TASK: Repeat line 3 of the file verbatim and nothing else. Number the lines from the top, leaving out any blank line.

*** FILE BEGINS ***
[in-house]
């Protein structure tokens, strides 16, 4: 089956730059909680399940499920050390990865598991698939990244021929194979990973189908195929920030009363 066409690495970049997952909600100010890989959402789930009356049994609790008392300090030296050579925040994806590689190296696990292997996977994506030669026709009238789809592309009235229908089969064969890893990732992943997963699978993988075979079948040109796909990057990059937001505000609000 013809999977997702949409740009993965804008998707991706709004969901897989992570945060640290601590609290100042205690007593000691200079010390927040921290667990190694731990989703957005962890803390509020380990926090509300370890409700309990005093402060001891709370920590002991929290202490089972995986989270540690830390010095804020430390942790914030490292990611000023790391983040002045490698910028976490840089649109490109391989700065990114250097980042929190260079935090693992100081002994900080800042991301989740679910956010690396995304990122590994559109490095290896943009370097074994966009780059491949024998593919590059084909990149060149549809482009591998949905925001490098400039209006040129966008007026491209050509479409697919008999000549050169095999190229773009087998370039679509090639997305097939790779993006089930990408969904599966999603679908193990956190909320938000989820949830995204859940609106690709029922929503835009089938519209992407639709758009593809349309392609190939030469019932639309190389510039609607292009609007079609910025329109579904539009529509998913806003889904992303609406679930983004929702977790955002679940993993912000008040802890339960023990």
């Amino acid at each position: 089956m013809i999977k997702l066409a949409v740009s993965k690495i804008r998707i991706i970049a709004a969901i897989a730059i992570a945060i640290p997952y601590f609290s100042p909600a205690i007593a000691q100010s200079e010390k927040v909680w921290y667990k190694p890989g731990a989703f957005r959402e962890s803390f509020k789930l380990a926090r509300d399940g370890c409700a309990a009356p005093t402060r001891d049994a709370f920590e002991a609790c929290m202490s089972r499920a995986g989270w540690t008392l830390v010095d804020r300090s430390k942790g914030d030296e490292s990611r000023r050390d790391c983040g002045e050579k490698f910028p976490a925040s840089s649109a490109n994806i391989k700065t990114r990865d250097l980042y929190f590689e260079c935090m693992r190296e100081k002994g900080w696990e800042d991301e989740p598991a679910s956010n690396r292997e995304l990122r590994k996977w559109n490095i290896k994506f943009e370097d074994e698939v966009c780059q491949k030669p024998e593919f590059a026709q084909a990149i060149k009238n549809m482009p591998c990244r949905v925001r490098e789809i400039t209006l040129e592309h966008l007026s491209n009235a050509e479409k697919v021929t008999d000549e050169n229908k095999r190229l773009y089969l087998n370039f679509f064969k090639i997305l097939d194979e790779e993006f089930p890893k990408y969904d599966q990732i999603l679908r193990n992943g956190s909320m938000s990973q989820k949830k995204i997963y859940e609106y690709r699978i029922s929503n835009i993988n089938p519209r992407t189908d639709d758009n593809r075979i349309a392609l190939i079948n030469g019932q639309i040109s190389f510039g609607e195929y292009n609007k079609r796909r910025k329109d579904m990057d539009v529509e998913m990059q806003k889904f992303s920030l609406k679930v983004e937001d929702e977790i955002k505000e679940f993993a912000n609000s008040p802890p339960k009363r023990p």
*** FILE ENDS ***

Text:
């Amino acid at each position: 089956m013809i999977k997702l066409a949409v740009s993965k690495i804008r998707i991706i970049a709004a969901i897989a730059i992570a945060i640290p997952y601590f609290s100042p909600a205690i007593a000691q100010s200079e010390k927040v909680w921290y667990k190694p890989g731990a989703f957005r959402e962890s803390f509020k789930l380990a926090r509300d399940g370890c409700a309990a009356p005093t402060r001891d049994a709370f920590e002991a609790c929290m202490s089972r499920a995986g989270w540690t008392l830390v010095d804020r300090s430390k942790g914030d030296e490292s990611r000023r050390d790391c983040g002045e050579k490698f910028p976490a925040s840089s649109a490109n994806i391989k700065t990114r990865d250097l980042y929190f590689e260079c935090m693992r190296e100081k002994g900080w696990e800042d991301e989740p598991a679910s956010n690396r292997e995304l990122r590994k996977w559109n490095i290896k994506f943009e370097d074994e698939v966009c780059q491949k030669p024998e593919f590059a026709q084909a990149i060149k009238n549809m482009p591998c990244r949905v925001r490098e789809i400039t209006l040129e592309h966008l007026s491209n009235a050509e479409k697919v021929t008999d000549e050169n229908k095999r190229l773009y089969l087998n370039f679509f064969k090639i997305l097939d194979e790779e993006f089930p890893k990408y969904d599966q990732i999603l679908r193990n992943g956190s909320m938000s990973q989820k949830k995204i997963y859940e609106y690709r699978i029922s929503n835009i993988n089938p519209r992407t189908d639709d758009n593809r075979i349309a392609l190939i079948n030469g019932q639309i040109s190389f510039g609607e195929y292009n609007k079609r796909r910025k329109d579904m990057d539009v529509e998913m990059q806003k889904f992303s920030l609406k679930v983004e937001d929702e977790i955002k505000e679940f993993a912000n609000s008040p802890p339960k009363r023990p």